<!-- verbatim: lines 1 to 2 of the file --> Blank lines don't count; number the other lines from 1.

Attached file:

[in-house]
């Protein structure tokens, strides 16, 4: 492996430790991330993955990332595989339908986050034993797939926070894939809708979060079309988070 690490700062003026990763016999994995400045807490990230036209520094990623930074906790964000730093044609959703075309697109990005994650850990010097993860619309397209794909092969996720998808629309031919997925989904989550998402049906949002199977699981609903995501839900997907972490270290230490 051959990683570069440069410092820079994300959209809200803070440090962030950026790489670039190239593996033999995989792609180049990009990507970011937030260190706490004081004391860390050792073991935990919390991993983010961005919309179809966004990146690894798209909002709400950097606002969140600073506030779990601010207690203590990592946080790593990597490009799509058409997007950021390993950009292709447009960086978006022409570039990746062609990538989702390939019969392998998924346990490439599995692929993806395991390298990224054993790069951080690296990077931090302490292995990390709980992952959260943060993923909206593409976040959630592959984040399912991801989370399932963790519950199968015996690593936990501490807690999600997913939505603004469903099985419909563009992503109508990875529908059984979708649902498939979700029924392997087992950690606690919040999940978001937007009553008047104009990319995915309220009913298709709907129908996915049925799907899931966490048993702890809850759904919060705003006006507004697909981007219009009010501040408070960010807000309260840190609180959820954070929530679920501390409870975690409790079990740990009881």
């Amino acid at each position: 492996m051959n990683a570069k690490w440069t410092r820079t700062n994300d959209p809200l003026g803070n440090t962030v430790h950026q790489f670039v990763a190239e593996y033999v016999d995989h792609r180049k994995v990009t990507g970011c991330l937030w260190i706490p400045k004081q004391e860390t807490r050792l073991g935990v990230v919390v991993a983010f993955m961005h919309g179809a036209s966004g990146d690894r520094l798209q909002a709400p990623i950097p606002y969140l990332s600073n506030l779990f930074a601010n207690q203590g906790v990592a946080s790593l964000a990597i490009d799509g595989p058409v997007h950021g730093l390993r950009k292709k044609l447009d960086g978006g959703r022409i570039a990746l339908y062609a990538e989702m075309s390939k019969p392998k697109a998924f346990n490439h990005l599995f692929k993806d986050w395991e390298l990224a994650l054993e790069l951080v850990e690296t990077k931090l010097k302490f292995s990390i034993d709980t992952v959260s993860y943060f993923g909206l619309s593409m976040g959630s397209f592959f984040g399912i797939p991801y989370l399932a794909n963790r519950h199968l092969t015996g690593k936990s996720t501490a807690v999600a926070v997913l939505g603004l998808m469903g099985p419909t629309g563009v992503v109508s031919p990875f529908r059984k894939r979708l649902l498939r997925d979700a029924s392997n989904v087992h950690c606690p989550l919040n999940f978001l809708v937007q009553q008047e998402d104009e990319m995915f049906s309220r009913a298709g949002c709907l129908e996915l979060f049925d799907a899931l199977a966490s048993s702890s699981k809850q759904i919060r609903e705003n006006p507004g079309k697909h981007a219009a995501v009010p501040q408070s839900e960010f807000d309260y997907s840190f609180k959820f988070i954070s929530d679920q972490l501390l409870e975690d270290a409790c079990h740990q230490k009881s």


[in-house]
């Protein structure tokens, strides 16, 4: 492996430790991330993955990332595989339908986050034993797939926070894939809708979060079309988070 690490700062003026990763016999994995400045807490990230036209520094990623930074906790964000730093044609959703075309697109990005994650850990010097993860619309397209794909092969996720998808629309031919997925989904989550998402049906949002199977699981609903995501839900997907972490270290230490 051959990683570069440069410092820079994300959209809200803070440090962030950026790489670039190239593996033999995989792609180049990009990507970011937030260190706490004081004391860390050792073991935990919390991993983010961005919309179809966004990146690894798209909002709400950097606002969140600073506030779990601010207690203590990592946080790593990597490009799509058409997007950021390993950009292709447009960086978006022409570039990746062609990538989702390939019969392998998924346990490439599995692929993806395991390298990224054993790069951080690296990077931090302490292995990390709980992952959260943060993923909206593409976040959630592959984040399912991801989370399932963790519950199968015996690593936990501490807690999600997913939505603004469903099985419909563009992503109508990875529908059984979708649902498939979700029924392997087992950690606690919040999940978001937007009553008047104009990319995915309220009913298709709907129908996915049925799907899931966490048993702890809850759904919060705003006006507004697909981007219009009010501040408070960010807000309260840190609180959820954070929530679920501390409870975690409790079990740990009881």